A rainfall of coins rang in the lacquer box of the minstrel. Though blind, his years of experience and sharp ears detected the sounds and weights of various coins; a small fortune of copper, brass and silver had landed after he had just finished singing of the drowned warriors, an ancient tragedy belonging to the great epic that allowed him to wander and eat and not become a masseuse or pure beggar. You are too kind, said the minstrel. No, said his benefactor. It is history and song that make the day worth living. You have a great gift, and I wished to reward it. Do not pity me, the minstrel suddenly said. I make a good living. I may be blind, but I know it is a cloudless day. The courtyard here has soft, crunching white gravel that leaves a white ash on your palms. For half of the day the cryptomeria shade me, and in their branches a green woodpecker has been busy. The tea seller has not been by today; his rheumatism must be acting up, and the housewives who passed by earlier have solved the mystery of the young woman who went missing—it turns out that she was brutally murdered. And you are a postal courier. The smell of horses on your clothing is fresh. I know more than just dusty old epics. Throughout the long silence, the warrior listened and looked about the courtyard. To begin with, he said hoarsely, they are pine trees. I drank three cups of tea while admiring the black woodpecker, and the housewives do not know that the missing girl is safe and sound. She tried to drown herself, but was rescued by some charcoal-burners who nursed her back to health and brought her to a priest. The poor girl will return in a few days. Moreover, you may have smelled horse but you missed the jingling of chain mail and the scent of fresh lacquer armour. I am not a postman. There are other things that bother me—too numerous to get into with you at the moment—but I will allow myself to make two observations. The first is that you lack gratitude. If you were truly grateful for the gift I bestowed, you would not have become unwarrantedly defensive, launching into your prideful rant about your worldly knowledge. Secondly, you despise your gift—a mystery I am too exhausted to try to solve, but one that belongs to a greater, mysterious plague of pettiness one encounters everywhere in every town these days. To date, I have never been bettered in a sword fight. That does not make me a great man, and it does not make me the best sword fighter. One day someone better will cut me down, and hopefully soon. Until then, it is a brute fact that I am apparently very good with a sword, just as you are very good with your musical instrument, your singing voice, your knowledge of history and the dusty old epics. None of those make you the best minstrel or a good man, either, but they are good things. And don’t bother listening for the bird. The black woodpecker can be masterfully silent when it wants to. The minstrel inadvertently caused his lute to twang as his trembling fingers slipped. I have no words, he mumbled, bowing deeply. The warrior laughed and began to fill and smoke a pipe. One of the great monks, masters, philosophers or poets—I do not remember which one for the life of me—found enlightenment while resting in a place just like this and listening to a minstreljust like you, said the warrior. Never despise your gifts, whether it is the smallest copper or most meager bowl of rice. And always wash your bowl. The minstrel nodded out of fear and curiosity. I should do that, he agreed. You seem to be very wise. Who did you learn under? I am not wise, the warrior muttered. The road taught me what little I know. You were not entirely wrong. Though I’ve cut my fair share of necks, like most warriors these days I have not seen a battle, and most of my work is no different than that of a courier. I am a postman in armour. And yet, the minstrel protested, you seem to be skillful and enlightened! The road must indeed be a good teacher. I have wandered the roads for decades, but I was a poor student. What else taught you? The warrior puffed out a cloud of smoke. The old tales of warriors, priests, merchants, judges, nuns, princesses…folktales, legends, history. I have loved them since I was young. Throughout my travels, I have collected as many books of history from all around the country as I could, and I never travel without a book. I probably live in the past more than in the present. I do not think that is really wisdom after all. Besides, it is getting harder and harder to find good books. The minstrel, who did not realize his gaze kept turning from the warrior to his lacquer box, looked up suddenly. Why is that? he asked. The warrior sighed. It is nothing but painted scrolls now—tales of imaginary beings who fight like warriors and solve problems for people, but they have no substance—I do not know how to even explain it. They are like legendary characters without legends. Characters without character. Ghosts. The minstrel shook his head in disbelief and confusion. Ghosts? Yes, ghosts, said the warrior. The affluent love these painted scrolls and picture books. Old men, young women, novice monks, abbots, and even generals. Tales of monsters and ghosts who fight monsters and ghosts. Stories about things that never happened. The minstrel suggested that perhaps they were like parables or koans. The warrior shook his head and relit his pipe. No, they are not like parables or koans. One can travel a long way with a koan or a parable, with a folktale or an epic. These picture book stories have no roads and they lead nowhere at all. And their heroes! Such strange names, like Fox Mask or Mårhund Mask. By day, Fox Mask is an ordinary person, blending into the crowd. At night, he puts on his Fox Mask which gives him prodigious powers. He can fight bears and turn himself into a fox or back into a human at will! Now this is most strange for several reasons. First, he is said to have been given fox powers because he was bitten by a fox one night after his parents were brutally murdered by an insane travelling minstrel who stabs people with a sword concealed in his lute. It would make more sense if he were the offspring of a warrior and a fox—like in the old folktales about bewitching maidens who are really foxes. Moreover, if he has fox powers and can turn into a fox, why does he need a fox mask? I have shared many of my campfires and scraps with foxes up north, and I have never been bitten. Foxes tend to be skittish. They are not going to bite you. They are beautiful and crafty, but they are not very brave or strong. They are certainly not going to vanquish a bear. And why on earth is the Fox Mask the eternal rival of the Mårhund Mask? Some complicated love triangle involving Rabbit Mask—a female warrior from the Moon! In the end, they have to set aside their differences and work together to defeat The Heavy Snow Mask—a creature who is sometimes just a translucent snowstorm and sometimes a naked woman! And somehow she represents the corrupt nobles of the land! What idiocy! I liked it better in the folktales when the Rabbit tricks the sharks and goes to live on the Moon; the Mårhund gets drunk and haunts the temples and monasteries, interrupting prayers with his raucous singing, or the old great sage scalds himself with hot water and flees from his guests in his furry Fox form. And the Snow Woman never wore a mask, lived in a forest far from any nobles, and to my knowledge never appeared naked in the wild. She was elegant and terrifying, but mostly just elegant and chaste. Those were real folktales, but at the end of the day, I prefer the annals of yesteryear, to know what emperors decreed, what ministers enacted, what warriors accomplished, what philosophers preached, what tragedies and triumphs shaped the world. It is an age of confusion now. Instead of respecting the ancestors, men and women speak of nothing but nonexistent beings and small-minded emotions. They do not know anything about heaven or the gods, but fill their minds with imaginary monsters with godlike powers. It makes no sense to me. The truth is that the girl who went missing was not really trying to drown herself. She had filled her head with stories from picture books and imagined she could fly off a cliff like some crow or seagull. What nonsense and barbarism! That is why your gift is precious; that is why you must not despise it. Behold! The tea seller has returned! Would you like some tea? The minstrel shook his head, lost in thought. The warrior tapped the ashes out of his pipe and stood up. I don’t know why, but I have a craving for noodles, the warrior laughed. So long! The long summer days passed, and farmers began to burn their barley straw and wrap their trees. The wind began to bite. The warrior returned to the courtyard. The minstrel was there without his lute, surrounded by housewives, youths, maidens and farmers, reciting tales of Fox Mask and Mårhund Mask, lacing the stories with jokes and irreverent references to lords and priests. Coin after coin rained into his lacquer box. All of the faces in the audience looked ghostly in the late afternoon light. And yet nobody seemed to notice him—not his fine chain mail, not his swords, not his dark cloak. It was as though he were invisible. Maybe I am the ghost, he thought. Maybe I have been dead for a long time. The warrior passed on, riding to another town by the sea. After watching the rough waves wash the empty shore, he entered a crude tavern and ordered some liquor. He pulled out a book and began to read by lamplight. What is that you are reading? the tavern keeper asked. It is my last book of history, said the warrior; I have not been able to find any more. I have run out of roads and books. A warrior who likes books! the tavern keeper laughed. He brought another bottle of liquor, leaned over the counter and whispered in a conspiratorial manner: There is a notorious swordsman who is looking for you. He was heading north when he stopped by here a few days ago. The warrior counted the remaining pages of his book, and closed it. That is good news, he said. I will have something to eat. After dinner, he walked along the shore, leading his horse, thinking of the ancient drowned warriors, and watching the lanterns on the fishing boats flicker as they returned through the rough sea. Mounting his horse, he began to gallop down the shore into the blue dusk until the wind, the road and he were one.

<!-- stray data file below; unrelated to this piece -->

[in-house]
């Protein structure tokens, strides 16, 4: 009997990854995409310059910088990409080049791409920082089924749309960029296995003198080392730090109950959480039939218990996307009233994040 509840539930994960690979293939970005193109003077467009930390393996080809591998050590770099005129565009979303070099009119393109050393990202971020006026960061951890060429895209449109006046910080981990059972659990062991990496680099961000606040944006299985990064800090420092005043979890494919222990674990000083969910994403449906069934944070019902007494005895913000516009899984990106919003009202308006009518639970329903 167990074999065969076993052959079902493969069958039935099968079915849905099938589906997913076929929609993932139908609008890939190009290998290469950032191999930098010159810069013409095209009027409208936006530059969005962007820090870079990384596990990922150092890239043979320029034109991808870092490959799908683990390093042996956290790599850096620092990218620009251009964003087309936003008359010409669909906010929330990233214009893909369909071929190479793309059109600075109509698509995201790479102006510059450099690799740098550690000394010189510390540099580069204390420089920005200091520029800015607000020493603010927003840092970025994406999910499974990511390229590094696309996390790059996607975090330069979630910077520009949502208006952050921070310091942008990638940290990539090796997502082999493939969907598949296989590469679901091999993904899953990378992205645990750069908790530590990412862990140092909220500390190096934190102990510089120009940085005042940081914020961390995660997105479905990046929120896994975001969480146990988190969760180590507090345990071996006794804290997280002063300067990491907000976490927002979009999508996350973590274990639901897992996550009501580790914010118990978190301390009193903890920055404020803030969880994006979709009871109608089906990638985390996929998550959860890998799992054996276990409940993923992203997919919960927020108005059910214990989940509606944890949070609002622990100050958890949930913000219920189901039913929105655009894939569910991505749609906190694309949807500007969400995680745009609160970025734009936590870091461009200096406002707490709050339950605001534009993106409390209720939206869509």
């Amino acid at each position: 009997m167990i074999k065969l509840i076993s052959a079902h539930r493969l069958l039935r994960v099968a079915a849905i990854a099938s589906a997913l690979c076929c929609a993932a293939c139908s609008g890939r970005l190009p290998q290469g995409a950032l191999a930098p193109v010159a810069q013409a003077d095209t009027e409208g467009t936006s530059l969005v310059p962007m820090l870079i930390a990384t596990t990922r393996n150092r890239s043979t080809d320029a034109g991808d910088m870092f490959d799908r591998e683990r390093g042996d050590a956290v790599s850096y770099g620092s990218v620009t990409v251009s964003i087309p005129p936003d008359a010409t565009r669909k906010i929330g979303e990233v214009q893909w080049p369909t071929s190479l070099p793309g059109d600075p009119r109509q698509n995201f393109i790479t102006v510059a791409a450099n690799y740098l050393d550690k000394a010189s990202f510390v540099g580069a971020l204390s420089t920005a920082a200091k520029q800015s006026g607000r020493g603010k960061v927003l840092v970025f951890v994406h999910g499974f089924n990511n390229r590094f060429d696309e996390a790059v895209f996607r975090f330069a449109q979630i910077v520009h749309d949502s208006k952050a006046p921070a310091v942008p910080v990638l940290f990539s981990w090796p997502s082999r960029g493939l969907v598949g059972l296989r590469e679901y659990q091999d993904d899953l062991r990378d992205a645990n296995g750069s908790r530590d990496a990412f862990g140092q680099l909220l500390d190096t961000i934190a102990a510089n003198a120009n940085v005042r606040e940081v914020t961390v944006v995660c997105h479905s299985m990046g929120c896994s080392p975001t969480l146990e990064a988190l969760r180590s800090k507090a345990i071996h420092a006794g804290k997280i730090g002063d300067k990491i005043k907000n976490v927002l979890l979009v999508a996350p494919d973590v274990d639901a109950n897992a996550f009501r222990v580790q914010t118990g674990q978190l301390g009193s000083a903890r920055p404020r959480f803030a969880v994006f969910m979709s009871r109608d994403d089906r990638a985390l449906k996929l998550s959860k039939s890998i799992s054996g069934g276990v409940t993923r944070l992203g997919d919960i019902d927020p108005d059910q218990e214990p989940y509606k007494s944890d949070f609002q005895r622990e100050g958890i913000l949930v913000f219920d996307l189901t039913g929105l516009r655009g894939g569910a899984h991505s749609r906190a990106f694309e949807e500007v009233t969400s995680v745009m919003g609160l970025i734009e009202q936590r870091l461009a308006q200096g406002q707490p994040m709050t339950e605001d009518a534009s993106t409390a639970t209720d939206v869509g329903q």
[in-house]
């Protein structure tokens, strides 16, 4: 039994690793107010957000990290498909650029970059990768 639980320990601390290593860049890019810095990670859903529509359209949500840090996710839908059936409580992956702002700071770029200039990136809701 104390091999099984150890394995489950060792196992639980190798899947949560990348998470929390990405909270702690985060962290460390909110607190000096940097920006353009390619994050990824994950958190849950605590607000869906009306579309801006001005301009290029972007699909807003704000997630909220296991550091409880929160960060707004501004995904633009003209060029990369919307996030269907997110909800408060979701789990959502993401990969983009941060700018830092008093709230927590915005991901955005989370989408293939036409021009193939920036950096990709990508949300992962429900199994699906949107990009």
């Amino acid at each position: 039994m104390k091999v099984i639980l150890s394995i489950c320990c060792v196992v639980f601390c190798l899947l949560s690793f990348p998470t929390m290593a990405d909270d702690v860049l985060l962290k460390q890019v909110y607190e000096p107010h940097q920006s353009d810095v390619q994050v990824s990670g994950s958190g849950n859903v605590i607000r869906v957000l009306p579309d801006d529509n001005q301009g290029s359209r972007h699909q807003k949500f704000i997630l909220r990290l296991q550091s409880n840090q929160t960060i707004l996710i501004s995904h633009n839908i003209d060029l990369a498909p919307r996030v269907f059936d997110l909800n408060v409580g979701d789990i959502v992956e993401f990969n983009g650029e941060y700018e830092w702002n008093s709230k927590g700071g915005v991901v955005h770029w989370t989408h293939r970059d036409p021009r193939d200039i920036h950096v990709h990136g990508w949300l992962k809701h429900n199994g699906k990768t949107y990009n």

It was the godless month when rain lashes the coasts and leaves fall from the trees. The wandering monk entered an abandoned town full of smoke and mist. An old lantern bearing the name of paradise flickered outside a run-down building with missing roof tiles. It was most likely a tavern, and it also seemed to be the only place open. Calling out a greeting, the monk rolled the sliding door open, only to see the strangest sight. Only a few lanterns, some of them misshapen, were burning. Instead of the master standing behind the counter ordering around barmaids with trays, he saw a warrior sitting next to an empty suit of armour at the bar, pouring it some liquor and muttering a toast. There is nobody here, said the warrior. The monk nodded and sat down at the far end. The warrior got up, went behind the counter into the kitchen and returned with a filled bottle of liquor and a cup, which he placed in front of the monk. It is cold, the warrior said. The firewood was wet. The monk thanked him and downed a cup of liquor. You see me, the monk finally said. Yes, the warrior mumbled. And it appears you see me. Then we are not ghosts, the monk deduced. I don’t know, the warrior sighed, moving closer, leaving his armour to drink alone. Ghosts, the warrior repeated quietly. The rain beat a constant harsh rhythm on the roof. My horse did not follow me, the warrior explained. That is some consolation. A bitter consolation. And my wound seems healed, although I am not keen to undress and look. And I still have my bow,quiver and sword. They poured themselves more liquor and stared at the dusty furnishings and lamps. I was the only one left on the battlefield, said the warrior. I got up, and walked to the edge of the escarpment, and saw a meadow filled with the slain. I was the only one alive, though my wound was fatal and I did not have much time. The morning sky was beautiful, blue, with only scattered clouds. The larch and the birch had already turned golden. Bloody corpses lay everywhere. I wept out loud for the first time in my life. Then suddenly a clear, grating voice spoke behind me. Why are you weeping? Is it because you regret losing them? They are nothing other than you. I turned and saw a young priest, probably a heretic, with a cold, pale face, holding an accordion book of the sutras and some beads. What do you mean? I demanded. Those bodies, and every body you have ever encountered, is no one other than yourself. You have only ever met yourself. I regarded the corpses once more, and they were still lying there in the vanishing morning dew. When I turned back again, the priest was gone. My horse was nowhere to be found, yet I still felt the pain of falling from him after the enemy arrows struck me. I am a lie, I thought, and the way of the warrior is a lie. I walked into the forest. It began to rain, and I stumbled into this village. I have not seen a soul. A sound of thunder shook the mountains. They told me the same thing, said the monk. I had a raging fever, and I figured my days were done. One cool evening, I awoke. Dark monks like puppets surrounded my bed, smiling. Their smiles reminded me of those hideous festival masks or theatrical masks. Where are the others? I asked. For I did not know any of these people. They were not my friends. They were not the acolytes or monks of my monastery. I called for the abbot, but the radiant monks started to laugh. Who are you calling? they asked. I repeated the name of the abbot, and they laughed even more. That person is you, they said. No, I argued vehemently. The abbot is corpulent, kindly and good at mixing herbs. I am gaunt, younger, and fairly inept at medicine. They shook their heads in silence. In the world, you are the only one who exists. Everyone you have ever met is you. Madness, I cried. They began to make a magic lantern show on the temple wall. I could not bear to watch anymore. I ran screaming down the corridors, into the courtyard, and down the country lane. It is one thing to say that the world is an illusion, but to think that the world is uninhabited, that I have always been alone. The warrior laughed and said, I kill myself in a thousand ways for no reason. It makes no sense. The monk went into the kitchen. After some lengthy digging around, he got a fire going and heated some liquor, bringing the steaming bottles back to the counter. I had a concubine and a son, said the monk. You had nobody, said the warrior. You may as well have married your sister or mother—what difference would it have made? And don’t get any ideas about sharing a bedroll or a bath with me. The monk burst into laughter, spewing liquor all over the counter. Then the spell of laughter turned into weeping. She got angry with me one winter, the monk said. She walked into the stormy sea clutching our child, and a riptide washed them away. That is a cruel thing to endure, said the warrior. I betrayed my lord, he said after a long pause. Only my army was to be massacred. The battle got out of hand, and everyone died. The monk refilled the warrior’s cup. My concubine was my aunt and my wet nurse, said the monk. She was still my wet nurse when she took her life and the life of our child. The mountains of the north are truly cold. There was nothing to say. They just listened to the rain and stared at the old lanterns.